Tag Archives: wine storage

Do I Need to Store the Bottle Sideways?


Question from Marla: If the bottle has a plastic cork or a screw cap do I still need to store it sideways?

Reply: Hi, Marla. Thanks for writing! If you’re not sure what kind of seal it is, it’s smart to store the bottle sideways. But, if you know it’s a screw cap or a plastic cork you can store it any old way you want.

Cork-finished bottles need to be stored sideways or upside down to keep the cork swollen with wine so the seal is tight. For any other seal, don’t worry about it. As long as the bottle’s in a cool, dark place it can stand up or whatever.

How do y’all feel about these newer closures? Are you OK with screw caps? I find my attitude has evolved to the point that when I buy a bottle from New Zealand, and it’s the rare one that actually has a cork, I’m annoyed at the extra work it takes to pull the darned thing out! I just want to crack that bottle open! Who’d a thunk me or anyone would feel this way 10 years ago?!

Let me know if you want to see a post on the advantages and disadvantages of the various closures.

I wrote a more detailed article on wine storage awhile back if you’d like more information. Happy cork popping, screw-cap cracking, whatever it takes to get the bottle open – go for it! Cheers!

Send me your wine question and I’ll get back to you in a jiffy!

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How To Store Your Wine


We talked about aging Champagne and I realized it might be good to talk about how to store your wine.

The first thing to recognize is that wine isn’t like a bottle of scotch – it continues to change in the bottle.

The aging at the winery is relatively brief. The wine changes so rapidly in the small barrel that it would be worn out by more than months in the barrel for whites or a year or two for reds. So, bottle aging takes over from there.

A few months back we talked about which wines to age so I’ll just recap that most wines don’t improve with age and the best candidates are high-quality red wines and dessert wines. But the quality of the storage conditions has everything to do with how well the wine ages.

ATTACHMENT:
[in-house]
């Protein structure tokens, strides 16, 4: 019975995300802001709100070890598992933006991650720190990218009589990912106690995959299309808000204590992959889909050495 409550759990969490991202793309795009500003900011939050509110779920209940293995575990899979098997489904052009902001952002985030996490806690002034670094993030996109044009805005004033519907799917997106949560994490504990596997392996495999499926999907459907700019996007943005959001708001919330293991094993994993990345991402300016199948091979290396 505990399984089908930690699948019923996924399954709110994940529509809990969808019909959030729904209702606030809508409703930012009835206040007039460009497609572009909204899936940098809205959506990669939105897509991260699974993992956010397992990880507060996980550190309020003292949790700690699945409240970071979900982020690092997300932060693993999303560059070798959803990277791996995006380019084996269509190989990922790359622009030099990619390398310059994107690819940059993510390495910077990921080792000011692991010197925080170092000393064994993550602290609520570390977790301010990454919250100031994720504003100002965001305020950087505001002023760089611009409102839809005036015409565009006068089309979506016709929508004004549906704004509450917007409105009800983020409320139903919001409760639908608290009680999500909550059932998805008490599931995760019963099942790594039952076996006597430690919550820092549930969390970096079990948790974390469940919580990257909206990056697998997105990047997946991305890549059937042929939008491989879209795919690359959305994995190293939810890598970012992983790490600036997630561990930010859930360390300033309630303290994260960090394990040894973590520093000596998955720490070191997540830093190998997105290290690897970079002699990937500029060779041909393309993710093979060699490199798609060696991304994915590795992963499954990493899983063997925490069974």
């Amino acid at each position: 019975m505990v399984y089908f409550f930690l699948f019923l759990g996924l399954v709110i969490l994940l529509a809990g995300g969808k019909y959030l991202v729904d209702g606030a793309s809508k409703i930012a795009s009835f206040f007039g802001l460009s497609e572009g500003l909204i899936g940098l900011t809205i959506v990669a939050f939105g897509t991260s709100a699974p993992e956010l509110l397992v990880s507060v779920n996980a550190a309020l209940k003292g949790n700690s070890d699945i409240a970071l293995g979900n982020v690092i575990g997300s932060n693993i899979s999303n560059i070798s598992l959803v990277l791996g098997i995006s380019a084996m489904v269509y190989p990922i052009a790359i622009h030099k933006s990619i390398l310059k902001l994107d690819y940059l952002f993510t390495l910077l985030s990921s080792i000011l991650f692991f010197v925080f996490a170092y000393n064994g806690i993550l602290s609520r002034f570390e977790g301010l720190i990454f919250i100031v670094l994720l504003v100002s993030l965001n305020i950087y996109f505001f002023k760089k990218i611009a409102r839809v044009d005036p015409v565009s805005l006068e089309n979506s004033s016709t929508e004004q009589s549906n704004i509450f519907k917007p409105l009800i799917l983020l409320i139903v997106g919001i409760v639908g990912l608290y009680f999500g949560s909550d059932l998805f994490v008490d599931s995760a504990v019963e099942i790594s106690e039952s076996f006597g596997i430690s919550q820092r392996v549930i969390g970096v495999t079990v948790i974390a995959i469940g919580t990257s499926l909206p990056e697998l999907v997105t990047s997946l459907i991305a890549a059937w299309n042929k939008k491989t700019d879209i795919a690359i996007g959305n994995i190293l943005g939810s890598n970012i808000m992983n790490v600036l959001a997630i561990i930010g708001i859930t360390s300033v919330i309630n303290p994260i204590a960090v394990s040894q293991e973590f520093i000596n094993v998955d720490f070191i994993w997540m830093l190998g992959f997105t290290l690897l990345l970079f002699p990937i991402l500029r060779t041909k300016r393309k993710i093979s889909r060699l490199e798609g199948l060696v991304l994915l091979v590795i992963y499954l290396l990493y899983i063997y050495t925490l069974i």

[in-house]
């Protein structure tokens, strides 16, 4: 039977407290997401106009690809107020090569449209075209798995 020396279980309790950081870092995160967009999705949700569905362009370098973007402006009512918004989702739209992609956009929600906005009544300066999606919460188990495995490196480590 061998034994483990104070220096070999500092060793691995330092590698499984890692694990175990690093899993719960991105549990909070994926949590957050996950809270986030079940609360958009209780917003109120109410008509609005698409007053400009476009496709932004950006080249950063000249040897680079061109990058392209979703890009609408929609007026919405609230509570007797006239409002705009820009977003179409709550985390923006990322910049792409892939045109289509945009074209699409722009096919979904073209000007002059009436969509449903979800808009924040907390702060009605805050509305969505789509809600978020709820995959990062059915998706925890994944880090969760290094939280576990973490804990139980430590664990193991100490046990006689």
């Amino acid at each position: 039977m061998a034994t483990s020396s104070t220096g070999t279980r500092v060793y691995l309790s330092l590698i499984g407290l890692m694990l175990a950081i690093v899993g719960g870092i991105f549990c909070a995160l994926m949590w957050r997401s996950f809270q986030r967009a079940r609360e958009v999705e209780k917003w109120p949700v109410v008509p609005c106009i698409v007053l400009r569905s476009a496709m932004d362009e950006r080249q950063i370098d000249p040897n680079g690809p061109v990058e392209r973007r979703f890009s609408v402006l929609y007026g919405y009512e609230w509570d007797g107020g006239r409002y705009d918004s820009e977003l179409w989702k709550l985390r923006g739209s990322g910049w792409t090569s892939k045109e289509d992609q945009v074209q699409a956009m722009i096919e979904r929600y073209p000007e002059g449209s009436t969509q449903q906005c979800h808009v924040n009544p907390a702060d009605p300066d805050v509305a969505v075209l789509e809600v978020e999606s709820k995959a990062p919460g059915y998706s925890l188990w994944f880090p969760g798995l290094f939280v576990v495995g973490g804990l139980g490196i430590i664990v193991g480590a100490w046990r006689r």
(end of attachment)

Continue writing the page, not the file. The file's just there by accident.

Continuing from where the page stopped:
Fortunately, the conditions are the same for all wines: reds, whites, bubblies and dessert wines. You see photos of dusty bottles aging away in musty old cellars because it works. The wine wants to be kept in a cool, dark place.

What does that mean? The temperature should be between 45 and 65 F with minimal fluctuation. Slight, slow changes from season to season won’t matter much, but big temperature swings can be very damaging. So, don’t keep your wine in the kitchen unless it’s for the short term! I can’t tell you how many wine racks I’ve seen sitting on top of the fridge where, of course, the heat rises. 

If you have a basement, that’s terrific. Or, maybe you can insulate a closet or the area under the stairs. Wine fridges are great if you can swing it. 

Cork-finished bottles need to be stored sideways so that the cork is swollen with wine and provides a tight seal. For plastic corks and other alternatives it doesn’t matter.

So, storage isn’t too complicated at all. Just keep in mind that the wine can get too old! Don’t put a special bottle on such a high pedestal that there’s no occasion good enough for it. I’m a huge fan of the great concept started by the terrific wine writers Dorothy Gaiter and John Brecher – it’s called Open That Bottle Night and the point is to have a fabulous meal and open special bottles you’ve been saving for a real occasion with your friends. Traditionally, it’s in February, but no need to wait until then 🙂 Cheers!

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My Wine Turned Gold


Question from Mark: I bought four bottles of Chardonnay several months ago. They looked light yellow at the time. Now, one of them has turned gold and the others are still pale. Is that gold bottle all right? 

Reply: Hi, Mark. Thanks for writing! I’ll tell ya – color matters. If all four bottles had turned deep yellow or gold I’d assume they’re getting old and you better drink them. Most whites start out quite pale and deepen with age. 

But this is different and there a a few different possibilities. When pale yellow wine suddenly turns gold something has happened to make it oxidize. The most likely reason for oxidation is a leaky cork. Check the fill height on the gold one. Is the bottle as full as the others? If not, some of the wine has leaked out and the air exposure oxidized the wine. If it’s spoiled it won’t hurt you, so go ahead and try it. If it tastes good, down the hatch! If it tastes weird you have every right to take it back – the cork failed to do its job.  A little oxidation kills the fruit and leaves the wine flat. A lot of oxidation and you have something like vinegar or maybe fingernail polish remover.   

Let me ask you some other questions. Did you have the wine stored in a cool, dark place? If it’s been too warm, all of the bottles may be suffering and that one just shows it the most. If the wine is in a place where it’s exposed to light, that can also be damaging – maybe that bottle got more light than the rest? 

No matter what kind of wine it needs to be stored at a fairly constant 45 to 65 F  – no big temperature swings –  and keep it sideways if it has a cork. It should be protected from light. Leaving it in a case box works well. It’s okay if the bottles are nose down. What you don’t want is nose up. Continue reading


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